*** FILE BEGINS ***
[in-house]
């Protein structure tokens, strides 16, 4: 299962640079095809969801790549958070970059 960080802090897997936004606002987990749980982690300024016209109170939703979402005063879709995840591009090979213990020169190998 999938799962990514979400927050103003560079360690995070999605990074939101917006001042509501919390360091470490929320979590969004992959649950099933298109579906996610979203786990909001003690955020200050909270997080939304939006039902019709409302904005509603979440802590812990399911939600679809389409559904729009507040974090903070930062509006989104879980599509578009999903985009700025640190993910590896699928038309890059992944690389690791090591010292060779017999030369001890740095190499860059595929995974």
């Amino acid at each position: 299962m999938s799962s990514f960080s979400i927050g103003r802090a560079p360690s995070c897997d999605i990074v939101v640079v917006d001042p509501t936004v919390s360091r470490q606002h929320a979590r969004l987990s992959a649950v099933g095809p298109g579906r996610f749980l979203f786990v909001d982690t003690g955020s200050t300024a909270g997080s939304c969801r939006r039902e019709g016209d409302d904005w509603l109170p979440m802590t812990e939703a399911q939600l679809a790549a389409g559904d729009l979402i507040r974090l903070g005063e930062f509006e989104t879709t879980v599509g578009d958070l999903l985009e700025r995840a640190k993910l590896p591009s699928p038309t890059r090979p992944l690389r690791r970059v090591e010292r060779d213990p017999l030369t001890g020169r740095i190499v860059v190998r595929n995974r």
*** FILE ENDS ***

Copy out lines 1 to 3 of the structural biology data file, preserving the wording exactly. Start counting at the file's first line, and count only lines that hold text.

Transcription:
[in-house]
């Protein structure tokens, strides 16, 4: 299962640079095809969801790549958070970059 960080802090897997936004606002987990749980982690300024016209109170939703979402005063879709995840591009090979213990020169190998 999938799962990514979400927050103003560079360690995070999605990074939101917006001042509501919390360091470490929320979590969004992959649950099933298109579906996610979203786990909001003690955020200050909270997080939304939006039902019709409302904005509603979440802590812990399911939600679809389409559904729009507040974090903070930062509006989104879980599509578009999903985009700025640190993910590896699928038309890059992944690389690791090591010292060779017999030369001890740095190499860059595929995974």
């Amino acid at each position: 299962m999938s799962s990514f960080s979400i927050g103003r802090a560079p360690s995070c897997d999605i990074v939101v640079v917006d001042p509501t936004v919390s360091r470490q606002h929320a979590r969004l987990s992959a649950v099933g095809p298109g579906r996610f749980l979203f786990v909001d982690t003690g955020s200050t300024a909270g997080s939304c969801r939006r039902e019709g016209d409302d904005w509603l109170p979440m802590t812990e939703a399911q939600l679809a790549a389409g559904d729009l979402i507040r974090l903070g005063e930062f509006e989104t879709t879980v599509g578009d958070l999903l985009e700025r995840a640190k993910l590896p591009s699928p038309t890059r090979p992944l690389r690791r970059v090591e010292r060779d213990p017999l030369t001890g020169r740095i190499v860059v190998r595929n995974r």